Photograph of EIFS synthetic stucco exterior (C) Daniel Friedman Stucco Wall Methods & Choices - Best Practices Guide
     

  • STUCCO WALL METHODS & INSTALLATION - CONTENTS: Stucco building exteriors: drainage plane, installation, 3-coat stucco, thin coat stucco, EIFS, stucco painting. Stucco recipes. Three-coat stucco installation details. Metal lath based stucco wall installation. Thin coat stucco wall systems & installation. EIFS and synthetic stucco wall systems, success, issues, inspection, and problem diagnosis. The role of weather, moisture, temperature, cleaning, in stucco wall success or failure and stucco wall painting problems
  • POST a QUESTION or READ FAQs about different types of exterior wall stucco and stucco application methods
  • REFERENCES

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Stucco wall covering method choices, methods, & comparisons:

This article discusses types of stucco building exterior wall materials and installation methods, including stucco recipes, three-coat stucco installations, stucco wall expansion joints, metal-lath stucco systems, how stucco is applied to walls, thin coat stucco systems,

EIFS synthetic stucco wall systems, and the role of weather and moisture in stucco wall installation, durability, and painting success.

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Stucco Building Exteriors: Product Choices, Installation Details

Adapted/paraphrased with permission from Best Practices Guide to Residential Construction. Steven Bliss.

Antique stucco building, Frankfort Germmany (C) Daniel Friedman 1969Stucco on building exteriors, in its traditional form is a cementious coating, installed over wood lath or more recently over expanded metal wire lath. Stucco systems have been used for hundreds, and in some forms (mud over wood lath), for thousands of years.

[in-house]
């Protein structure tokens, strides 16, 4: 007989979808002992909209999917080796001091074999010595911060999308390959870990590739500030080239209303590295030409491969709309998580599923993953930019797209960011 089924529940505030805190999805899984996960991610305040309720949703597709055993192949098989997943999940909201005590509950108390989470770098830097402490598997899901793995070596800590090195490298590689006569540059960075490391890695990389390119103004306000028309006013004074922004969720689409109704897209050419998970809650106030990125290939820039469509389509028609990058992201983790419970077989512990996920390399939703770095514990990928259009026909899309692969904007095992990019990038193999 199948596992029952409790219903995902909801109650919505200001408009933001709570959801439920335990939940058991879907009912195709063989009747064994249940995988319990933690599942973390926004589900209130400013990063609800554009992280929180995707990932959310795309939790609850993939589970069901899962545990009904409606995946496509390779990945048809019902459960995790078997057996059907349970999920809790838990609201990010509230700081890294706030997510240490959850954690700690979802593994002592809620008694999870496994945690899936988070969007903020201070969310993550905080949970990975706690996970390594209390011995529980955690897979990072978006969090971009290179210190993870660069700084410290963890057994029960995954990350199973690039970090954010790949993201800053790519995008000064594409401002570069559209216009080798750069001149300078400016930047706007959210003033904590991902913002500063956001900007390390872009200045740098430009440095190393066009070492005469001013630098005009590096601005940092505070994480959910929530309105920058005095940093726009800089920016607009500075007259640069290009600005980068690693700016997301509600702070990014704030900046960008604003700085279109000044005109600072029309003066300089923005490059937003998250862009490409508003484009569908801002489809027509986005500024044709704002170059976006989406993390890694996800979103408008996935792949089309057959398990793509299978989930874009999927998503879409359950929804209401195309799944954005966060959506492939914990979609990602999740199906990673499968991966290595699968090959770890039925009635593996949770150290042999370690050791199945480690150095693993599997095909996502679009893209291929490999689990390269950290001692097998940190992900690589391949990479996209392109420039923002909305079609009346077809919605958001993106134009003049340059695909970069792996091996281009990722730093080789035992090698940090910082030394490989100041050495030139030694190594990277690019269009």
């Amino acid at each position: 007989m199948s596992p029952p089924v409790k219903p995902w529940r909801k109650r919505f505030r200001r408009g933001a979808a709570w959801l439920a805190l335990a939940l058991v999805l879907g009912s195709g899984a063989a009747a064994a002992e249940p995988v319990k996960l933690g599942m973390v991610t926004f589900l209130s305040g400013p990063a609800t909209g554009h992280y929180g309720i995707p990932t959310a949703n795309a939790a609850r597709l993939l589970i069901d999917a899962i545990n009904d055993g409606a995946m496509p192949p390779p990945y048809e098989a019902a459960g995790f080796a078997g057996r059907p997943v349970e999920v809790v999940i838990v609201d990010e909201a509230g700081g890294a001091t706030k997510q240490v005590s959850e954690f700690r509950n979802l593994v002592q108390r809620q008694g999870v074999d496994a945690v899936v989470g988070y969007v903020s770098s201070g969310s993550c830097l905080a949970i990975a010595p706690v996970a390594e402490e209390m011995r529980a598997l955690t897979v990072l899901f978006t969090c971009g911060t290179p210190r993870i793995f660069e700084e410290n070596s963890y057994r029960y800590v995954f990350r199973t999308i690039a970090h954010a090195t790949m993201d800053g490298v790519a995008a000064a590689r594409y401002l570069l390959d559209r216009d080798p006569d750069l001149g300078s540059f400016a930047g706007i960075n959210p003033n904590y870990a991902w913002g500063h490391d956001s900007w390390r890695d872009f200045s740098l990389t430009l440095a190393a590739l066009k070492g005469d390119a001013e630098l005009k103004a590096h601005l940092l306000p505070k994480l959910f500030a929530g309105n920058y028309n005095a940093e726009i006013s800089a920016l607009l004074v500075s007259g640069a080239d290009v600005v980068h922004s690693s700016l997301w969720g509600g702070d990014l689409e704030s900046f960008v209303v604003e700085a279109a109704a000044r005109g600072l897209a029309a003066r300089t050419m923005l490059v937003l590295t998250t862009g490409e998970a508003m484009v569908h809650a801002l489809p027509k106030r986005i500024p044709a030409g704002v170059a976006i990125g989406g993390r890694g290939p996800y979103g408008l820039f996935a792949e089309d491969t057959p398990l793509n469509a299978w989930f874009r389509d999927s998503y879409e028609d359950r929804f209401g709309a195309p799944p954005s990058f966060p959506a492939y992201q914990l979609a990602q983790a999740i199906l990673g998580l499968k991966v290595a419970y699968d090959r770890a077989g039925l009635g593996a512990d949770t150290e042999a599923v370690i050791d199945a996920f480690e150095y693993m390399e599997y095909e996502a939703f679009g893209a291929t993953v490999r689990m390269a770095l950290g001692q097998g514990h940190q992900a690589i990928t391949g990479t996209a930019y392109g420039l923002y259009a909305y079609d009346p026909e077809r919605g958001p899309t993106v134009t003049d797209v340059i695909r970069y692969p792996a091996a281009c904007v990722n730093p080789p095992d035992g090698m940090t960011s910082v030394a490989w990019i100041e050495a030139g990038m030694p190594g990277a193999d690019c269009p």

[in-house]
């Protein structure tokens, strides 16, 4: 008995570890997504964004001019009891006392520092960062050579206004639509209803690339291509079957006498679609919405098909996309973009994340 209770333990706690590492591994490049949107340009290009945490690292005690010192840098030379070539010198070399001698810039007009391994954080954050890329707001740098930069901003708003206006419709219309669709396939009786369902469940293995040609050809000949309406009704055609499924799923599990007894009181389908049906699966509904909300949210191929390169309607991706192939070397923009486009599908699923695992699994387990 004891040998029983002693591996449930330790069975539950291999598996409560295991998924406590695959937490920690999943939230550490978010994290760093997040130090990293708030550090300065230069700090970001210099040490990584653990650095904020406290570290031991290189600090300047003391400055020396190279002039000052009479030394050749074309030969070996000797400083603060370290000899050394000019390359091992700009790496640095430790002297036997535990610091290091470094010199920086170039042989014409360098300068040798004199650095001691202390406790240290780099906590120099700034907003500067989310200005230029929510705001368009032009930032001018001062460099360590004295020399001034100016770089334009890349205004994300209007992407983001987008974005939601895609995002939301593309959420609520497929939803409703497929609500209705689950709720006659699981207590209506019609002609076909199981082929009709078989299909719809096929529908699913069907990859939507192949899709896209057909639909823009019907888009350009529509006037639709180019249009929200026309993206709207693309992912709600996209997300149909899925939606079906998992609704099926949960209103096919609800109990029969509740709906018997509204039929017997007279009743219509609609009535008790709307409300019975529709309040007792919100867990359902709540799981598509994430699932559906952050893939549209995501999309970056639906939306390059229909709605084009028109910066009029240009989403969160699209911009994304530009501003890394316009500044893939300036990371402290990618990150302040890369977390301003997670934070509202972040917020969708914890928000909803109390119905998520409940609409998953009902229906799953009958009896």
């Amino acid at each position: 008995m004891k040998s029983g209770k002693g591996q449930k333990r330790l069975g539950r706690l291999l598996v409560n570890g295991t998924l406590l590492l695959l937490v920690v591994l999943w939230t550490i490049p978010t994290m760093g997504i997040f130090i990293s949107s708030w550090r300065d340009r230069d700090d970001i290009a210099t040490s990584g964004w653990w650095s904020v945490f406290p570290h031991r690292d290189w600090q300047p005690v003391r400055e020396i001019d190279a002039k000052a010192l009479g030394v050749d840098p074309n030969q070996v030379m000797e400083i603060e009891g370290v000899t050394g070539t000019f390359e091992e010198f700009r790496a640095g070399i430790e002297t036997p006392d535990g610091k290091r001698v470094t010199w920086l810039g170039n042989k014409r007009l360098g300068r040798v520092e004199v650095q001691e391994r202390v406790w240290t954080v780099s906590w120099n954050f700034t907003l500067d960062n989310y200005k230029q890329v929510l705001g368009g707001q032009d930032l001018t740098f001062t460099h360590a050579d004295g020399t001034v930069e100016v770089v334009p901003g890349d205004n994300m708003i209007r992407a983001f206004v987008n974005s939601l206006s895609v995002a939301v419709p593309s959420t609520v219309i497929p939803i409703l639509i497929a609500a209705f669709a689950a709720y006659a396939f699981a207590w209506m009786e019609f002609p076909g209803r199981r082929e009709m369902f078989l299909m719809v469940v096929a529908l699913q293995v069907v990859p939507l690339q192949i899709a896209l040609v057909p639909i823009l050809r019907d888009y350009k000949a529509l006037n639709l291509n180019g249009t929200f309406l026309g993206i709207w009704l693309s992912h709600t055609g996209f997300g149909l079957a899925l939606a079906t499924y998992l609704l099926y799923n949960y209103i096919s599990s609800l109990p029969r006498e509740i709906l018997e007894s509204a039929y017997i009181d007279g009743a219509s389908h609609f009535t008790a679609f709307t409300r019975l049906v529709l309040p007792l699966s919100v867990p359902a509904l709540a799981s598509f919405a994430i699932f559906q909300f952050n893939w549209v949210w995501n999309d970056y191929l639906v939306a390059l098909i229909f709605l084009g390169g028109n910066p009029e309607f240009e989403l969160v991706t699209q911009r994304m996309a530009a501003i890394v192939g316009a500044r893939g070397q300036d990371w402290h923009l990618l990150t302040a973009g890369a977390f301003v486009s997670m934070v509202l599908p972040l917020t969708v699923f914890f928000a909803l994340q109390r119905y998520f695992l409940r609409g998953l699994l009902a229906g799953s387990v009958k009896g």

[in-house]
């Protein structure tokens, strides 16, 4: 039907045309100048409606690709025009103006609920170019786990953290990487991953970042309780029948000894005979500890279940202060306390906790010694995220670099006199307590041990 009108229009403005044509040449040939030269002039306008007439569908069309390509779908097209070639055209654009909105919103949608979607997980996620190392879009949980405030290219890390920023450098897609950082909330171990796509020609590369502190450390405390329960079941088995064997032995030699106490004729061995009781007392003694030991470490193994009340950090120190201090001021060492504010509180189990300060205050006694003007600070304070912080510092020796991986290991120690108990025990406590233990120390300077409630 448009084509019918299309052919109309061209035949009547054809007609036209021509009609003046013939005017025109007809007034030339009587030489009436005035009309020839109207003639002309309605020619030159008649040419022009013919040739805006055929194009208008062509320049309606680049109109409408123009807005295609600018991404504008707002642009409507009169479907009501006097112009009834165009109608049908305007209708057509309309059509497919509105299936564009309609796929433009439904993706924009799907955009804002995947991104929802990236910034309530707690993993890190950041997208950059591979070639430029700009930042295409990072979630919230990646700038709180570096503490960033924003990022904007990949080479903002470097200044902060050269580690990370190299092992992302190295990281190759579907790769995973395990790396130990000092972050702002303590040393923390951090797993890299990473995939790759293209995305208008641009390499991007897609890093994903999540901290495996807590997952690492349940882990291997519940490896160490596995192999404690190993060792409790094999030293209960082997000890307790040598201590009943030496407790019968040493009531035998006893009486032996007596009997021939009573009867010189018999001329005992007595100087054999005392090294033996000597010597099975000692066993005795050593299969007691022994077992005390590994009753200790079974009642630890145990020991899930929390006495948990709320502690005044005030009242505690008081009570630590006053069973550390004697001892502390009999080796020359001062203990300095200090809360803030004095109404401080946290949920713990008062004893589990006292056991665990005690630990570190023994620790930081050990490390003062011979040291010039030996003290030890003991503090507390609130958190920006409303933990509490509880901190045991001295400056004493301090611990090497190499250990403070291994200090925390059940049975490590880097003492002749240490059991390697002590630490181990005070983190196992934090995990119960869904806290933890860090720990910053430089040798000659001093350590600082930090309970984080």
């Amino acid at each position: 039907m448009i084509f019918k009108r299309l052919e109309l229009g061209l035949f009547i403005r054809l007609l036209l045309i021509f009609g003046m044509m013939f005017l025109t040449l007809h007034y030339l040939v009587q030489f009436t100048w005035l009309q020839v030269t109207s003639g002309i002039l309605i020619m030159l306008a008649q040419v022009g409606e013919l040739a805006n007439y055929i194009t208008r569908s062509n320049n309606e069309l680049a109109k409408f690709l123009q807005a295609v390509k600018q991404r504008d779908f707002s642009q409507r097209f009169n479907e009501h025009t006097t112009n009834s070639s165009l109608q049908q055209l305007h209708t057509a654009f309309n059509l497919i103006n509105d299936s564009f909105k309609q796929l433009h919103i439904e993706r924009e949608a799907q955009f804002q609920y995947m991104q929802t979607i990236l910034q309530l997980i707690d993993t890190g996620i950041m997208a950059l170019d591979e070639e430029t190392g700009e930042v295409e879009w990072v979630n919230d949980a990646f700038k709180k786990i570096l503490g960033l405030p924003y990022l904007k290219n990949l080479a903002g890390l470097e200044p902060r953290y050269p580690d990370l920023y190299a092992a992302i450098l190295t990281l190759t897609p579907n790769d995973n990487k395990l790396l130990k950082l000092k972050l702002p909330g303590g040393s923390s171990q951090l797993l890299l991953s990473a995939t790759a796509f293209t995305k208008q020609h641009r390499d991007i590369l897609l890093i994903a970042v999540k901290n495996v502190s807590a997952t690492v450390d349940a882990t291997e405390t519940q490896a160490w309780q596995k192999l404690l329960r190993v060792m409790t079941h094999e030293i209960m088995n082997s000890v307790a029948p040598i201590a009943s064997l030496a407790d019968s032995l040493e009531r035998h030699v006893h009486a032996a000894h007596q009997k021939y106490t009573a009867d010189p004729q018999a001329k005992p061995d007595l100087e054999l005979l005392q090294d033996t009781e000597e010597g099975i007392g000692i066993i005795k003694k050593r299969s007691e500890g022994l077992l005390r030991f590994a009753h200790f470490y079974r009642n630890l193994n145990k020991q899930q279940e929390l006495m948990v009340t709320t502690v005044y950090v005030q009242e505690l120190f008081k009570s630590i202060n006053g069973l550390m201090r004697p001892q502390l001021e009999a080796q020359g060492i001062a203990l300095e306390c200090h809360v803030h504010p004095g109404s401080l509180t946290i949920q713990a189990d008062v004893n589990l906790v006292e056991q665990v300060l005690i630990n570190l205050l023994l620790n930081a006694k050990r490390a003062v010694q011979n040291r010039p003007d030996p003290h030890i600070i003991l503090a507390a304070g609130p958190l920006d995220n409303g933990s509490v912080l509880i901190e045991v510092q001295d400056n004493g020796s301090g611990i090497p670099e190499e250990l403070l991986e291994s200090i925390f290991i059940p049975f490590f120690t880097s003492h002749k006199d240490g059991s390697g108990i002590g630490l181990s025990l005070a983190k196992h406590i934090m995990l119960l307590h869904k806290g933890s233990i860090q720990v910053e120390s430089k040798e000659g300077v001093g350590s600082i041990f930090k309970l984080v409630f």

[Click to enlarge any image]

Our photograph (left, Daniel Friedman) shows an antique stucco-walled building in Germany.

No stucco system is impervious to water penetration, whether traditional three-coat stucco, modern one-coat systems, or exterior insulation and finish systems (EIFS). Since water may enter through cracks, penetrations, or through the stucco finish itself, all stucco exteriors rely on a backup waterproof drainage plane to protect the structure.

The drainage plane under stucco is essentially the same as under other exterior claddings, with building paper layered to shed water and carefully integrated with all flashings at doors, windows, and other penetrations.

In addition, stucco systems need a weep screed or similar perforated flashing at the bottom of the wall to safely drain away any trapped water at the foundation. Without a continuous drainage plane, stucco systems are subject to serious water problems.

While older, traditional stucco walls were designed to get wet and readily dry out, the newer synthetic systems are less permeable to moisture. If trapped water cannot readily drain away or dry to the exterior, the underlying structure is more vulnerable to moisture damage.

This article series discusses best practices construction details for building exteriors, including water and air barriers, building flashing products & installation, wood siding material choices & installation, vinyl siding, stucco exteriors, building trim, exterior caulks and sealants, exterior building adhesives, and choices and application of exterior finishes on buildings: paints, stains.